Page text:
How to Tell Bad Catalytic Converter Symptoms

Very few car parts last for the entire life of a vehicle, but a catalytic converter attached to a properly running engine can last for years. As part of the vehicle’s exhaust system, the catalytic converter uses heavy metals to chemically react with exhaust gasses and reduce the number of harmful pollutants entering the atmosphere. When a catalytic converter isn’t working properly, you may not be able to register your vehicle for on-road use and its engine performance will be negatively affected.

Warning signs of a bad catalytic converter

If your vehicle has any of these warning signs, then your old catalytic converter may need to be replaced.
    • Check engine light: If you have a 1996-or-newer (OBDII) vehicle, a check engine light may indicate a problem with your catalytic converter. A diagnostic scan tool plugged into the OBDII port under the dash may show a P0420 or P0430 code.
    • Sulfur smell: If you smell rotten eggs when your vehicle is running, then the catalytic converter may not be catalyzing the sulfur in the exhaust gas.
    • Emissions test failure
    • Exterior discoloration
    • Sluggish acceleration
    • Decreased fuel economy
    • Hard-start/no-start engine condition


    At-home diagnosis

    If any of the warning signs are present, then two at-home tests may help identify a bad catalytic converter. If you don’t have the tools or the inclination, then an auto repair/muffler shop, dealer or mechanic can perform these tests for you. 

      • Exhaust temperature: Once the engine is up to normal operating temperature, measure the exhaust temperature directly, before and after the converter, using an infrared thermometer. If there is a big difference (at least 100 degrees), then the converter may need to be replaced. A large temperature difference can result from a clogged converter that traps exhaust gasses and makes it less efficient.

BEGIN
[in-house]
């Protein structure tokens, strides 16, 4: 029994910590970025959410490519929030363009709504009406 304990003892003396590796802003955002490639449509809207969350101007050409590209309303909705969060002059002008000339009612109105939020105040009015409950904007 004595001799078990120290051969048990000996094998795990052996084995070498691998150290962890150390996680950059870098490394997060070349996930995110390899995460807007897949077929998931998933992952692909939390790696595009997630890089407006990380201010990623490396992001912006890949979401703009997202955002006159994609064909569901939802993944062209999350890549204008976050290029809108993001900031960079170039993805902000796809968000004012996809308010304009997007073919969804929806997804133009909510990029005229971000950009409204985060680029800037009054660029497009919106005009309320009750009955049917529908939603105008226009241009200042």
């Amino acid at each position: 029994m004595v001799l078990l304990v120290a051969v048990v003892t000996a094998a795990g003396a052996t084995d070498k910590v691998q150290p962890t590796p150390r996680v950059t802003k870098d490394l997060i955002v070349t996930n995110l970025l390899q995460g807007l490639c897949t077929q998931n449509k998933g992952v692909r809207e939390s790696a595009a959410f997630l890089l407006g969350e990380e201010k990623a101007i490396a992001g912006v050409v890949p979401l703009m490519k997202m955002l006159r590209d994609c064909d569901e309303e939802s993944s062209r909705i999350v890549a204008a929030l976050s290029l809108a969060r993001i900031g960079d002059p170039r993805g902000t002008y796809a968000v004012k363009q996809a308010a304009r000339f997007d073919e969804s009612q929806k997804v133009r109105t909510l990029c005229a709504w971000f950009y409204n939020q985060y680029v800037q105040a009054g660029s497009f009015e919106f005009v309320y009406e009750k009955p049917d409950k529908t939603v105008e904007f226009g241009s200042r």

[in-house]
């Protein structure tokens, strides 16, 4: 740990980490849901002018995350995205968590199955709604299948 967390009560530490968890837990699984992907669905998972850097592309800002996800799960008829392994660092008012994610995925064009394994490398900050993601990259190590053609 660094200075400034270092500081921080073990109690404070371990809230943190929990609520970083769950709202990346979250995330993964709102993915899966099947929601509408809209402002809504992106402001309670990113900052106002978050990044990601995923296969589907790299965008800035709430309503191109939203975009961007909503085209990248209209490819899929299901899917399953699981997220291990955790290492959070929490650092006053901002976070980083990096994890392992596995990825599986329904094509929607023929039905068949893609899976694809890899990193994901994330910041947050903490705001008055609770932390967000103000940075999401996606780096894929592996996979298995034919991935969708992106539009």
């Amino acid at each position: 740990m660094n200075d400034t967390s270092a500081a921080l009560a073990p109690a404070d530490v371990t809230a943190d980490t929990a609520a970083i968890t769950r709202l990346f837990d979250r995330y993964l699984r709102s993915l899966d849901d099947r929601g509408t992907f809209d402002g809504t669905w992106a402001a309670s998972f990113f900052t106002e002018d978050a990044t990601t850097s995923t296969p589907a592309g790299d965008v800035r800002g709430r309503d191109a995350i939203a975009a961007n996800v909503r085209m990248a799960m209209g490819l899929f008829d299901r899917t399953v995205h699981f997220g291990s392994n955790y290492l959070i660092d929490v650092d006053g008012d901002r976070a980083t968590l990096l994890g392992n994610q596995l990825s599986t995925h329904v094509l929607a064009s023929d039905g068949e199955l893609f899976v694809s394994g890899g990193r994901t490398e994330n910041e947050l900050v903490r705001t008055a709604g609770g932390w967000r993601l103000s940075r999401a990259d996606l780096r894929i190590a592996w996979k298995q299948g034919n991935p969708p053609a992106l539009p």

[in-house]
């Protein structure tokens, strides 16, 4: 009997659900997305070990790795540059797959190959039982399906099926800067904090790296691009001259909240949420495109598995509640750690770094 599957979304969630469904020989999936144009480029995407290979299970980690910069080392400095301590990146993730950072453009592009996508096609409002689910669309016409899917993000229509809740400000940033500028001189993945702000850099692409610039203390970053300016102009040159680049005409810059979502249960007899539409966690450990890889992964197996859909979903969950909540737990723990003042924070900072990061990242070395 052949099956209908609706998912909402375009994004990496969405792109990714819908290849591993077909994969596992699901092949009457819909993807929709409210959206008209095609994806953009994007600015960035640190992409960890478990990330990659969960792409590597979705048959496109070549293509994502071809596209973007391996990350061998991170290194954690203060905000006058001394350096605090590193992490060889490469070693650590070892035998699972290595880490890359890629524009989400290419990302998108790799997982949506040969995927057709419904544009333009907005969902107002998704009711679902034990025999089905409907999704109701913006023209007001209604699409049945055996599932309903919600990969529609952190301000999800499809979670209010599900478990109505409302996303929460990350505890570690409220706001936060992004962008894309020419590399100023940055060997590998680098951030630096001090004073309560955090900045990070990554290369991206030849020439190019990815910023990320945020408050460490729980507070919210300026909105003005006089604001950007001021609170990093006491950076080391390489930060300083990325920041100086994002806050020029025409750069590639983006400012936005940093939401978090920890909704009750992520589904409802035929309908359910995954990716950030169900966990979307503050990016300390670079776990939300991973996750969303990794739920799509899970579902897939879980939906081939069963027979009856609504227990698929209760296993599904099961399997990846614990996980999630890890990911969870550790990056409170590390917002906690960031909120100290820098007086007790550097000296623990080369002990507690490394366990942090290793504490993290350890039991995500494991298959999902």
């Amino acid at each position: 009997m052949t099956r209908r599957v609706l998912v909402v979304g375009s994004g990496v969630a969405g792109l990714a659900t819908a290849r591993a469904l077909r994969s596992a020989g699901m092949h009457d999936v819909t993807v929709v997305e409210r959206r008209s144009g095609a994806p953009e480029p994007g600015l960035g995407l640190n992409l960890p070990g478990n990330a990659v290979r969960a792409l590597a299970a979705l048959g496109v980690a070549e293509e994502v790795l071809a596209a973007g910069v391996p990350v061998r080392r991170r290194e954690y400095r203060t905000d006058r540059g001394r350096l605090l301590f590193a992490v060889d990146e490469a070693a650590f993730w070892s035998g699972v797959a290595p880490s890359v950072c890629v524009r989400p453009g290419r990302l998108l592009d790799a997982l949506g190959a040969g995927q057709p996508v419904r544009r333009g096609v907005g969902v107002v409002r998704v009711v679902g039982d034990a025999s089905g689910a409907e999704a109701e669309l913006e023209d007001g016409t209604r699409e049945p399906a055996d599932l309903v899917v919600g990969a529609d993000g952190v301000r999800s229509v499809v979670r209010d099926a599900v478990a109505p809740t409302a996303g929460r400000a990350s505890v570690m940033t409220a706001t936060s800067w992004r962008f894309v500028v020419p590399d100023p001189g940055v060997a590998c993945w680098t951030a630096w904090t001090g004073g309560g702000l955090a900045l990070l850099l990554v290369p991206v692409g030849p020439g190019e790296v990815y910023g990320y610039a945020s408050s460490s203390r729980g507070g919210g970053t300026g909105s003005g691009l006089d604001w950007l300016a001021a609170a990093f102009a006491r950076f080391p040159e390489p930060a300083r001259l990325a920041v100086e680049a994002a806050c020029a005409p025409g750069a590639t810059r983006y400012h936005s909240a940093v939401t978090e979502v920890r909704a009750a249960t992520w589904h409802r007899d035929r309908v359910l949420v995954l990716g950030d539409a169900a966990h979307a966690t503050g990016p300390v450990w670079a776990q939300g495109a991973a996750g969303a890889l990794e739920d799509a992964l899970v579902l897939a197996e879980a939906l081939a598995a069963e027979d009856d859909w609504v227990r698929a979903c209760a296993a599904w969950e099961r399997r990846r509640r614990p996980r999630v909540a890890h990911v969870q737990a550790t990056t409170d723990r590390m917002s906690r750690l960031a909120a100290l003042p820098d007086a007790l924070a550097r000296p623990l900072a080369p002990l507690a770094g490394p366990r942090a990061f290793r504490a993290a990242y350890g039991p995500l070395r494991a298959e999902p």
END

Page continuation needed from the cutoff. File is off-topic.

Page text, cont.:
• Engine vacuum: If there is no check engine light on or your vehicle was built before 1996 (pre-OBDII), then an engine vacuum test may be necessary if there are other warning signs. When the engine is idling, hook up a vacuum gauge to the intake manifold and record the reading. Then, rev the engine to 2,500 RPM (a helper will make this easier) and observe the measurement again. If the gauge doesn’t return to a similar reading as it showed when idling, or it is very slow to do so, the converter could be faulty. 


        As mentioned in our different types of catalytic converters article, depending on your experience level and access to tools, you may be able to replace it yourself, especially if you buy a MagnaFlow Direct-Fit model. However, be honest with yourself about your mechanical ability before attempting a do-it-yourself installation. Incorrectly installing a catalytic converter can result in other engine problems and prevent the vehicle from passing emissions testing.
        To find the right catalytic converter for your vehicle, use MagnaFlow’s Shop by Vehicle tool.
        Have questions? Give us a call at 1-800-990-0905 and we’d be happy to help.




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